Not everyone has the ability to update the computer regularly to adapt to the new specifications. But, there is a “workaround” that allows you to get extra performance to continue using the current system without problems. We talk about overclocking (OC) to the processorwhich can mean an extra performance, but be careful, sinceaffect the useful life.
Overclocking, explained in a simple way, is nothing more than increasing the working frequency of the processor. This process can also be done on the graphics card and RAM. Although it has a negative part and that is that it increases consumption and, consequently, the generation of heat.
Conditions for overclocking
We are going to talk exclusively about processors. The first thing we need to know is that not all CPUs support this practice. But there is another determining factor and it is the motherboard, since not all of them support this practice either.
Intel only supports overclocking on Core-K processors, all other processors do not. AMD, for its part, does support this practice on all of its Ryzen processors.
Note that, in both cases, there is the motherboard restriction and, more specifically, the chipset. Intel supports this practice on the Zx90, Bx60, and Hx70 chipsets, an example being the B660 chipset for Alder Lake processors. AMD supports it on all but the low-end Ax20 chipsets, an example being the A620 for the AM5 socket.
There is also another condition and it is the number of power phases of the motherboard. Some manufacturers may restrict this practice if the motherboard does not have sufficient power supply lines to the processor. It is not something usual, since the limitation of power phases usually occurs in low-end motherboards.
What problems can it generate?
Overclocking can irreparably damage the processor, so it is not a practice for everyone. Said process can suppose a strong wear for its internal circuits and different types of failures.
One of the most common problems after the OC is the freezes and blue screens. This can be due to a bad configuration or an excessive increase in the working frequency.
You have to know that one consequence of this process is a temperature increase of the processor. This means that we will necessarily need a good and efficient heat sink. It has to be able to dissipate the new amount of heat generated by the processor to prevent damage to this component.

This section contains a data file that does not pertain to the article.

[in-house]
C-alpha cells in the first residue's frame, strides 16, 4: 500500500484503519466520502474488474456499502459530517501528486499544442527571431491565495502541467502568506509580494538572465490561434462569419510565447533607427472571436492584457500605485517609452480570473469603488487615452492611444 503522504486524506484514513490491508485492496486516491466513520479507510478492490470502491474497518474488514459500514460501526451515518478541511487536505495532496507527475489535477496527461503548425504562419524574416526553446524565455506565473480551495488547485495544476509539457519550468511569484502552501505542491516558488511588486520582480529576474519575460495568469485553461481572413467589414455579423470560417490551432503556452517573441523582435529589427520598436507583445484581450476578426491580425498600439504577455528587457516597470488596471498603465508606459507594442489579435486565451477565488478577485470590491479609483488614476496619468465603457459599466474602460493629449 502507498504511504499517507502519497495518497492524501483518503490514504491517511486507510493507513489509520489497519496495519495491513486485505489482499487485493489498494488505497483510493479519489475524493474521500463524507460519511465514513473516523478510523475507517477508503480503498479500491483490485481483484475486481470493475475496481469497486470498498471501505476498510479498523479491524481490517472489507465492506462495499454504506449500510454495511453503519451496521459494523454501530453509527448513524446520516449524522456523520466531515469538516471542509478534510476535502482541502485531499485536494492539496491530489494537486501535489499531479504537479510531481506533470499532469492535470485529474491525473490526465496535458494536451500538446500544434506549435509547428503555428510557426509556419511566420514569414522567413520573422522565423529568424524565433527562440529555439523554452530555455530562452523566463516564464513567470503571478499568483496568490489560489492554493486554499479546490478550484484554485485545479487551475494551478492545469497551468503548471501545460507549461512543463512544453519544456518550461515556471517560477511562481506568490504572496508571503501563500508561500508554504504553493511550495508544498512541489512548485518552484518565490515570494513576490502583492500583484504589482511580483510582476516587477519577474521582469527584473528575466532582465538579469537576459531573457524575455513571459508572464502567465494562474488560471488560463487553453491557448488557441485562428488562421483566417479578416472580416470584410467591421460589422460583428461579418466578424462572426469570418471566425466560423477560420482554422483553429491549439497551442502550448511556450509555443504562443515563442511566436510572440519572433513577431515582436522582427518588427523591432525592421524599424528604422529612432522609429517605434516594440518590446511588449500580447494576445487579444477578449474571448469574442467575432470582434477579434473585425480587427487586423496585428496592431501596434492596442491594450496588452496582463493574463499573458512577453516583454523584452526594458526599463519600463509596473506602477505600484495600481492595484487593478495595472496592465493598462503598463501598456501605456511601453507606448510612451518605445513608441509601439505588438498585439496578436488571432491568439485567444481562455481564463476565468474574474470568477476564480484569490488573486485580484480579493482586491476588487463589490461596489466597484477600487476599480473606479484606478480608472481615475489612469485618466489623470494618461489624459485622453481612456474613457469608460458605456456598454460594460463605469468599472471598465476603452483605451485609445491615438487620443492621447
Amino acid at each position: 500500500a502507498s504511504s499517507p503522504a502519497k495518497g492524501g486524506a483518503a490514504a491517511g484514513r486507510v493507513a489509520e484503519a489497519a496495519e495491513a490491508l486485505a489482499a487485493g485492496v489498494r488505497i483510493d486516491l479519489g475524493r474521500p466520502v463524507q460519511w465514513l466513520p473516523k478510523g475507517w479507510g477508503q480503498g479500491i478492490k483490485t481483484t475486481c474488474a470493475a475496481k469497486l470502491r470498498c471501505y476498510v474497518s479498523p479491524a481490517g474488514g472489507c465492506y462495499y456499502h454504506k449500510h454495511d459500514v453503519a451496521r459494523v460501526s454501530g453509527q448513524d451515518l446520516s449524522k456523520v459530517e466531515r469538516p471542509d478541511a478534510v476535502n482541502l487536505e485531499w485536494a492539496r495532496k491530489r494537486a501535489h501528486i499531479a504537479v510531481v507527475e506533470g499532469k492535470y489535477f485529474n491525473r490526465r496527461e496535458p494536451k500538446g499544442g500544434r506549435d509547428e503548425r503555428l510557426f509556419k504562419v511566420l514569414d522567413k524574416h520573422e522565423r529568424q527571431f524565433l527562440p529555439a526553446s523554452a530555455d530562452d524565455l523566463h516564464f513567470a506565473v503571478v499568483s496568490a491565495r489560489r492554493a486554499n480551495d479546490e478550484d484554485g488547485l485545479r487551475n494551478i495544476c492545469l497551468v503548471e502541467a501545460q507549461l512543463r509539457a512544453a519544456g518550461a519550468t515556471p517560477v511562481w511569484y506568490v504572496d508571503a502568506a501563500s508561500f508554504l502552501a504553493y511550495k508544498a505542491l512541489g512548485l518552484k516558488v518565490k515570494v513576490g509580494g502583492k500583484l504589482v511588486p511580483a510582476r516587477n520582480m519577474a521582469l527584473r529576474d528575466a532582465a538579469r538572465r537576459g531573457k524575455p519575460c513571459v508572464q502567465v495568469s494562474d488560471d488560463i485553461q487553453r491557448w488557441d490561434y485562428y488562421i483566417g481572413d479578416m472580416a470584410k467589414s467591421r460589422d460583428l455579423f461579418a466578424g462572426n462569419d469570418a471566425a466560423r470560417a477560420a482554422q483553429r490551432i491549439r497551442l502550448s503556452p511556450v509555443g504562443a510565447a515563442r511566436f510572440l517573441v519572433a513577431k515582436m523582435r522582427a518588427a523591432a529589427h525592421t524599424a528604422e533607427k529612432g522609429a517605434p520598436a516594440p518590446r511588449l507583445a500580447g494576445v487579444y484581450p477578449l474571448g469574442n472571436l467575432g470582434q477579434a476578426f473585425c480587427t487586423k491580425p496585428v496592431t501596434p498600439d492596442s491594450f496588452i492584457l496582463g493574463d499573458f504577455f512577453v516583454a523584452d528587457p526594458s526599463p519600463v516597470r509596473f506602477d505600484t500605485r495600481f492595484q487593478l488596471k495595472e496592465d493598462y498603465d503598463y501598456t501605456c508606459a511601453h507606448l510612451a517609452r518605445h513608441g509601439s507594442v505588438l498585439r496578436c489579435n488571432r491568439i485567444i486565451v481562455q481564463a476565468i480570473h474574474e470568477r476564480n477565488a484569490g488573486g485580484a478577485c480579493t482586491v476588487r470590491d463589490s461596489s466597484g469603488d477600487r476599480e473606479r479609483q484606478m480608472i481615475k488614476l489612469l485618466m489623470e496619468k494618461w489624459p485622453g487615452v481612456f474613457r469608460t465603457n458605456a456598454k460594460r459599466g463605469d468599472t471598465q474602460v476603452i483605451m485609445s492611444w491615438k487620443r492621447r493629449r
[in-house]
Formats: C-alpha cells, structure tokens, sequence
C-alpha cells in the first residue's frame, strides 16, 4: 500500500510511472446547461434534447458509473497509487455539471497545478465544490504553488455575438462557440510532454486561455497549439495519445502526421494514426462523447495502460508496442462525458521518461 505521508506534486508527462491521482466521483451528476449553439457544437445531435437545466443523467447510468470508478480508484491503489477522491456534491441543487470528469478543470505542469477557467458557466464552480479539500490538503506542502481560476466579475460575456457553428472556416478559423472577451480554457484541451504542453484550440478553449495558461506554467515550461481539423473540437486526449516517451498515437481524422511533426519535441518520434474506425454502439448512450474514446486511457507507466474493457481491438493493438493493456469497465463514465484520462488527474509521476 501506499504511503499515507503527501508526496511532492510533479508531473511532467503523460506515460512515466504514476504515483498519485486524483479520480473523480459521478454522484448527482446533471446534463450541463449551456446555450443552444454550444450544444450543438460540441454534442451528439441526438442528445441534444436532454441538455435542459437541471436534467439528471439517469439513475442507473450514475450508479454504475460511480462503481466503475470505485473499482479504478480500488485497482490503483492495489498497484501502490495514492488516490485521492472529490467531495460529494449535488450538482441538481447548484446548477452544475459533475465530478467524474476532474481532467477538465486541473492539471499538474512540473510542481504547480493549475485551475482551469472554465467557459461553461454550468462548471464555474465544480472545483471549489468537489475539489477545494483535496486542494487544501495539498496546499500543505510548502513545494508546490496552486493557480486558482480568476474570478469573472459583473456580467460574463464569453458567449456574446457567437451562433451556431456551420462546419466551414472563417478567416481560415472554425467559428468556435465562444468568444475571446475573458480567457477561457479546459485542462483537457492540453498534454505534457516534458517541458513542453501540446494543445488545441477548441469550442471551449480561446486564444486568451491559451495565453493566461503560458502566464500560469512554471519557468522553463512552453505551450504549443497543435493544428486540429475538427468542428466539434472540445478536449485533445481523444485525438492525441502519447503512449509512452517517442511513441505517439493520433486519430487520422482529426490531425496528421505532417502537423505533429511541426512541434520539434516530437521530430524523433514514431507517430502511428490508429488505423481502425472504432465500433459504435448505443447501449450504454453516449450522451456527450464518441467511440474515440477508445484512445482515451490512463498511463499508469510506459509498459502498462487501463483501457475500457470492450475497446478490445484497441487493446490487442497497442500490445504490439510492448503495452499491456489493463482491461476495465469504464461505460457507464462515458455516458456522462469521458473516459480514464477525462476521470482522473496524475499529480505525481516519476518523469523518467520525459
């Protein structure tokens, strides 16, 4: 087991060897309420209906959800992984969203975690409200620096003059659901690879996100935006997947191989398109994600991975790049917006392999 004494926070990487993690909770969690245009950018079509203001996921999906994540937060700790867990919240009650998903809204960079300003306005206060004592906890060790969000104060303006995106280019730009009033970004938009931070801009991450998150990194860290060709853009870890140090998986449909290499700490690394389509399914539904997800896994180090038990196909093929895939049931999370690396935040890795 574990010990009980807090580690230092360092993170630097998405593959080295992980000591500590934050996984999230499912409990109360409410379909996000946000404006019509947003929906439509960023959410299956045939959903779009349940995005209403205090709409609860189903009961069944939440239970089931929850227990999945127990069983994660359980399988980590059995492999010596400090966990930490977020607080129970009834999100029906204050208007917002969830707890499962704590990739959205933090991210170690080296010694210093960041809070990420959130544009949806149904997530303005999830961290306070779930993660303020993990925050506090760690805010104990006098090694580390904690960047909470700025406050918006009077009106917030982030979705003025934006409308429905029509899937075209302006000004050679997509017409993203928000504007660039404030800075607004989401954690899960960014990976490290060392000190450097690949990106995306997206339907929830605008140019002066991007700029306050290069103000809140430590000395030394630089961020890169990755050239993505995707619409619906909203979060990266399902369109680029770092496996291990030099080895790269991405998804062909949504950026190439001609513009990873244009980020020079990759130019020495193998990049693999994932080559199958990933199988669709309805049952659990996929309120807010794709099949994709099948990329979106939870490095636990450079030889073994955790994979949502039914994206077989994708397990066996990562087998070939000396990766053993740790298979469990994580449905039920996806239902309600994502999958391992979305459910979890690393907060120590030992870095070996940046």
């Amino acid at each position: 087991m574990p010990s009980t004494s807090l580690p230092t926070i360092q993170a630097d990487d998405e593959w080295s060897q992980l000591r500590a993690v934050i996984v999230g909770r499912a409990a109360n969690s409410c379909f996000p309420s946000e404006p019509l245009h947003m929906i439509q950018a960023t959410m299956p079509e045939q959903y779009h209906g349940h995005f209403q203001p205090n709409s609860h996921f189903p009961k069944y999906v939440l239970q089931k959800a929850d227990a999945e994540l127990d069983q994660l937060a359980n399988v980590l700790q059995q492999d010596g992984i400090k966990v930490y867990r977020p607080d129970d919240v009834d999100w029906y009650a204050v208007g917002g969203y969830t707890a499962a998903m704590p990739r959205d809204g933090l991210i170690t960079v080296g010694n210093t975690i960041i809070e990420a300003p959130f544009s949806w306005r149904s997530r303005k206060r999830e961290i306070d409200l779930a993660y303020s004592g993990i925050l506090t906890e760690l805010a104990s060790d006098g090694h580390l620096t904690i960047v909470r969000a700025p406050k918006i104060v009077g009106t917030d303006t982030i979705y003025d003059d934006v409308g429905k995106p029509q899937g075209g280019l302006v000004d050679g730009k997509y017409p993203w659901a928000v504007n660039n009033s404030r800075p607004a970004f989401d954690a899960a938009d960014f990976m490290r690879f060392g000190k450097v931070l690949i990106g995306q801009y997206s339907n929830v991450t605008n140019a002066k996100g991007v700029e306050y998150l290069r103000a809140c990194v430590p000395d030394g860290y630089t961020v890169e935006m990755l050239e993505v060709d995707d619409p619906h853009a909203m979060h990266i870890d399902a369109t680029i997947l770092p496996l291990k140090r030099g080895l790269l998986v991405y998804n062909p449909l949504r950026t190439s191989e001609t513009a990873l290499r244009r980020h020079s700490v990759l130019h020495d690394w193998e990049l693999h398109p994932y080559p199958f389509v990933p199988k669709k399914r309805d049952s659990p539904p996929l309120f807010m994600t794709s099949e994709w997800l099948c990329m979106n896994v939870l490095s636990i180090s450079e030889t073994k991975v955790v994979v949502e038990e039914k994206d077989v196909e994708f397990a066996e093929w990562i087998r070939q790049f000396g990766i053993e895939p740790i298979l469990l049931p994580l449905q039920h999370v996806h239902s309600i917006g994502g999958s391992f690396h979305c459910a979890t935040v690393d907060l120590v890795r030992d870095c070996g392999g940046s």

Mitigate the risks of overclocking
Nobody wants to damage their processor, that is obvious and we are going to give you some tips to avoid problems. These tips do not guarantee success, far from it. We recommend you:
- Be Conservative: No matter how experienced you are, you should always try to be conservative. Going overclocking can lead to crashes and blue screens. You must know the specifications and requirements of the processor, as well as the experience of other users
- Good heatsink: if you intend to overclock in the future, you should choose a cooler for the processor accordingly. Having a limited heatsink can lead to poor cooling and damage the CPU
- Voltage adjustment: this aspect is not usually taken into account and it is really important. Modifying the voltage is important to ensure stability and proper functioning
- Test stability: before we start with the OC, we should pass some tests to verify that everything works correctly. Prim95 can be used to stress test the processor. We will have to be at the temperature of the processor before during the test and verify that it works properly
Keep in mind that overclocking, if you don’t have the knowledge, is a significant risk. Before you get down to work, research and read about this practice and what other users have done.
You should be aware that if you overclock, you are responsible for what happens to your computer. The processor and motherboard manufacturer, if damaged, may not be responsible. In addition, we are talking about two expensive components.
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